One of the things you worry about when you have neither money nor health insurance is what will happen to you in the event you become seriously ill. How are you going to pay for treatment? If you have an acute condition such as appendicitis, you can go to the ER and they have to take care of you. But what if it’s something like cancer or kidney disease? Something that requires prolonged, expensive treatment? All the hospital needs to do is stabilize you. Then you’re on your own.

Accessing medical care isn’t the only concern, though. How are you going to survive while you’re too sick to work? This is especially terrifying for the ever-increasing number of people keeping their heads above the water with freelance and contract work. If we can’t work, we don’t eat.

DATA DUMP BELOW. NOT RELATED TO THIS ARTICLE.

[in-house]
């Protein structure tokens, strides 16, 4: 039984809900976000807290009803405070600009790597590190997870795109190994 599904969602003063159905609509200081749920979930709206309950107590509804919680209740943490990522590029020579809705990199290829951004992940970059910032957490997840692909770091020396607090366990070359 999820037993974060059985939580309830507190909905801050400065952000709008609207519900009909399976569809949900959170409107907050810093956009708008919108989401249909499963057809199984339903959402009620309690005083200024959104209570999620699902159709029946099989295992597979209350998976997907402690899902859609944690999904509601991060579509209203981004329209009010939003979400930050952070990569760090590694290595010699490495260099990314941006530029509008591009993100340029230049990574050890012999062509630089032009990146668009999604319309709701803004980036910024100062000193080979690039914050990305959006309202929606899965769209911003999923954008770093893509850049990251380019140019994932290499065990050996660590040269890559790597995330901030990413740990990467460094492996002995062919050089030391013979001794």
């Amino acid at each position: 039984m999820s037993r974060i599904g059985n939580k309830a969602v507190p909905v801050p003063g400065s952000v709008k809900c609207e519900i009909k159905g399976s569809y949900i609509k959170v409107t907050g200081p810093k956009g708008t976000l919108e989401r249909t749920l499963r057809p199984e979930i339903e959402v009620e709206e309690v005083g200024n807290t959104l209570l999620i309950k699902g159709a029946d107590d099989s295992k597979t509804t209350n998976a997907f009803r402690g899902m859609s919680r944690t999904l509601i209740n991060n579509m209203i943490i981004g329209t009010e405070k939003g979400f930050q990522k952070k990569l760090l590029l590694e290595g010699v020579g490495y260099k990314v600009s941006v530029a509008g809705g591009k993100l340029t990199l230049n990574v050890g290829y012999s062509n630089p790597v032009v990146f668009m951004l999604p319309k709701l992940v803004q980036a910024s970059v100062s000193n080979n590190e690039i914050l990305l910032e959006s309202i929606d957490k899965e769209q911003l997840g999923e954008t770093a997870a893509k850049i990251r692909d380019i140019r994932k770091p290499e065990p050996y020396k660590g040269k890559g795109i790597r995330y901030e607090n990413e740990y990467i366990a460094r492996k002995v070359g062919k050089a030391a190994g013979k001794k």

If you’re among the working poor who don’t qualify for Medicaid and you become seriously ill, you’re pretty much screwed. There is not much you can do. Which is why you tend to push these thoughts out of your head as fast as you can. Not much point in worrying about something you can’t change. Especially when just making enough money to scrape by consumes all your time and energy.

So, when I started experiencing some disturbing symptoms a couple of years ago, I did what most people without access to health care do: Hope it’s nothing serious. After all, it wasn’t like I was sick all the time. The symptoms came and went. And anyway, I had more immediate concerns. Like trying to keep a roof over our heads.
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Homelessness Averted   1 comment